Five things worth sharing from the last week or so, brought to you by a different member of the Browser Media team every Friday.
This week’s My Five is by Joe.
It has been a very bad week for Samsung. The troubled mobile division was finally starting to make a profit on the back of a very successful Galaxy S7 line and was lapping up the praise being dished up on the new Note 7 handset.
I have the new Note 7 and it is definitely the most impressive mobile phone that I have ever had. It is also a ticking time bomb, with an unfortunate tendancy to transform into a fireball. This is what can happen if you leave your Note 7 on charge in your car:
As more and more inferno stories surfaced across the internet, Samsung have launched a global replacement programme for the handset. Estimated to cost up to $1bn, the very public PR disaster is always horrrendous timing with the launch of the next generation of iPhone…
I am an android person. I do have a Macbook, so would like to think that I have a fairly balanced view, but I have always been amused by the blind following that the iPhone has managed to build up.
This week saw the launch of the new iPhone 7. As with most product launches these days, there really wasn’t much in the way of surprises as the key details had already been leaked and the renders were pretty much bang on (and you only need to look at the iPhone 6 to know what the 7 looks like…). Most of the reaction that I have seen online has been fairly muted, with very little to be excited about.
One ‘feature’ that was hardly a surprise was the removal of the headphone jack. Quite a bold move and I heard two seperate conversations on the Tube yesterday that were along the lines of ‘no way am I bl##dy forking out £159 for some cr#p headphones that I would definitely lose within a week’.
You can rely on the online community to have fun in creative ways. My favourite this week is the excellent http://appleplugs.com/ site, which pokes fun at the removal of the headphone jack.
This is also pretty good:
This week saw the unfortunate announcement that Farringdon’s famous nightclub, Fabric, is to close permanently after having its license revoked.
Perhaps I should say infamous as there is no escaping the drug culture that exists at the club and there have been far too many drug related deaths.
My first agency was based in Farringdon and I remember Fabric opening, so have always had a soft spot for it, despite being far too much of an old fart to go clubbing these days. I wonder how many alcohol related deaths occur across the capital’s pubs and Fabric was not exclusively inhabited by drug fuelled revellers, so I have to admit that I think it is a sad day and raises question marks about the future of clubbing.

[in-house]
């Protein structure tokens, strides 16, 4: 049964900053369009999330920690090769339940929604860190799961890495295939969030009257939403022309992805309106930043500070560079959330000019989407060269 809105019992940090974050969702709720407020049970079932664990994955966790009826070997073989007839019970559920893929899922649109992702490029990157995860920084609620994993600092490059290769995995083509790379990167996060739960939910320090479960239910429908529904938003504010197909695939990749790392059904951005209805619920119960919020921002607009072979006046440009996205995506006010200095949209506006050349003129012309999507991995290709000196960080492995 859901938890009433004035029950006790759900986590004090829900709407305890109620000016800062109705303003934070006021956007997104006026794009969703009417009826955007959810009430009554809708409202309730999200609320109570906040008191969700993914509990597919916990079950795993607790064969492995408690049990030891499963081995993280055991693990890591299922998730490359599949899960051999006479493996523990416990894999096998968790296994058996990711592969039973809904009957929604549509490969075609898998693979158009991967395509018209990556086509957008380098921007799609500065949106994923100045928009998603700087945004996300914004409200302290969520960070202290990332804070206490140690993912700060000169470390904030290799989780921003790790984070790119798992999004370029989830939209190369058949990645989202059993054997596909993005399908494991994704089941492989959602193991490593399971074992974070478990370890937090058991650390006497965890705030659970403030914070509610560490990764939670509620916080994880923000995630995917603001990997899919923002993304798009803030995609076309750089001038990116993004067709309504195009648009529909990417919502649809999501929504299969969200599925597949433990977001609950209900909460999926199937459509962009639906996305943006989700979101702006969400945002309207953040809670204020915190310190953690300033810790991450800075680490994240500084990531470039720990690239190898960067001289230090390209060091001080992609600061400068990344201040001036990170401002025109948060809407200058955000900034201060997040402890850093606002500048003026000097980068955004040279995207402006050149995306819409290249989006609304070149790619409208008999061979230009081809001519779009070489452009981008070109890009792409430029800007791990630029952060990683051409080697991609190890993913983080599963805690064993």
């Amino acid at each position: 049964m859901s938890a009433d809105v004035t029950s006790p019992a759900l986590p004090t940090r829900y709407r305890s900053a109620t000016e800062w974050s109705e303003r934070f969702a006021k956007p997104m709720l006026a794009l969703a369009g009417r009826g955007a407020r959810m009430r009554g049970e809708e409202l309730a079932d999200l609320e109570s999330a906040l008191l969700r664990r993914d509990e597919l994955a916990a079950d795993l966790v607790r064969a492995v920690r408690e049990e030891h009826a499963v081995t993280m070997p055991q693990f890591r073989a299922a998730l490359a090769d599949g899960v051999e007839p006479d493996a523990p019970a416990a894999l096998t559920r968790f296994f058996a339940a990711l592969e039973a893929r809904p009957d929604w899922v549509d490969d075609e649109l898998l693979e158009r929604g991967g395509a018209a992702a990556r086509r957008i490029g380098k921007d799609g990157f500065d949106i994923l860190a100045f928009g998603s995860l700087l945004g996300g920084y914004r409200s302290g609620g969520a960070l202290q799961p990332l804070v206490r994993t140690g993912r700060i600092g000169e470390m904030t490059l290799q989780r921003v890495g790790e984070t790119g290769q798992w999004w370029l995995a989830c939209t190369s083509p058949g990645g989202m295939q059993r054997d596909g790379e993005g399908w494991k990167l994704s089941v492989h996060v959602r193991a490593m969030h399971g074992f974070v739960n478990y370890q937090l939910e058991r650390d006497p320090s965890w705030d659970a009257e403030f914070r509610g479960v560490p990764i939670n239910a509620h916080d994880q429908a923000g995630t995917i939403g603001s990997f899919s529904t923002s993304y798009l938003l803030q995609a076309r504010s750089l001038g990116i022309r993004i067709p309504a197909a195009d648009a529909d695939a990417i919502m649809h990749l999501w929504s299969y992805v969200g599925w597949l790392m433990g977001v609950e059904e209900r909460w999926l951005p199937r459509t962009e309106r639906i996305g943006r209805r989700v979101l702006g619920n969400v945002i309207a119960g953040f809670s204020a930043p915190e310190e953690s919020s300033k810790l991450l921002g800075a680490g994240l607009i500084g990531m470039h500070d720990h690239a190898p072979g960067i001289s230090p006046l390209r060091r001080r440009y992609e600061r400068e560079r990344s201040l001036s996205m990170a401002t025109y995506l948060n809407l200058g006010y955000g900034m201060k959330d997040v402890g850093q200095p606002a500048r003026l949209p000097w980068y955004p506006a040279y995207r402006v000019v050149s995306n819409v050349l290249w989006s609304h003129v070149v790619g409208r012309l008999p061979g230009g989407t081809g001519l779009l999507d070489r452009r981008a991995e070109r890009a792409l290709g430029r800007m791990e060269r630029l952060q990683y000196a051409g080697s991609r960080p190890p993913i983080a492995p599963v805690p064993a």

I am obviously not the only one as an online petition calling for Fabric to be saved has already amassed 156k signatures (at time of writing) and the week has seen a huge amount of social media support for the club.
Last night, Google hosted a party for Premier Partners. As well as the innevitable booze and (suprisingly excellent) food, there was some fun tech and sensory trickery to be enjoyed.
I quite liked the camera booth, which takes things to a new level:
(supposed to be the robot dance)
(quite clearly the catalogue pose!)
If you are like me, you probably don’t know much about ‘donating a proton’. I have had a quick Google and still don’t really understand what it is. Something to do with acids donating ions to bases?
An organic chemistry lecturer at The Ohio State University has a practical way of demonstrating the process. He throws a paper ball out to the class and invites a student to make what seems like an impossible throw. On offer, if the simulated proton donation is achieved, is an A+ grade for the whole class on their first quiz.
Stand up a certain Vinny:
S/o to Vinny for making this shot and getting the entire lecture an automatic 100 on our first ochem quiz pic.twitter.com/nmYJ34DjdM
— rachel brown ???: * (@yo_rochelle) September 2, 2016
Good shot sir!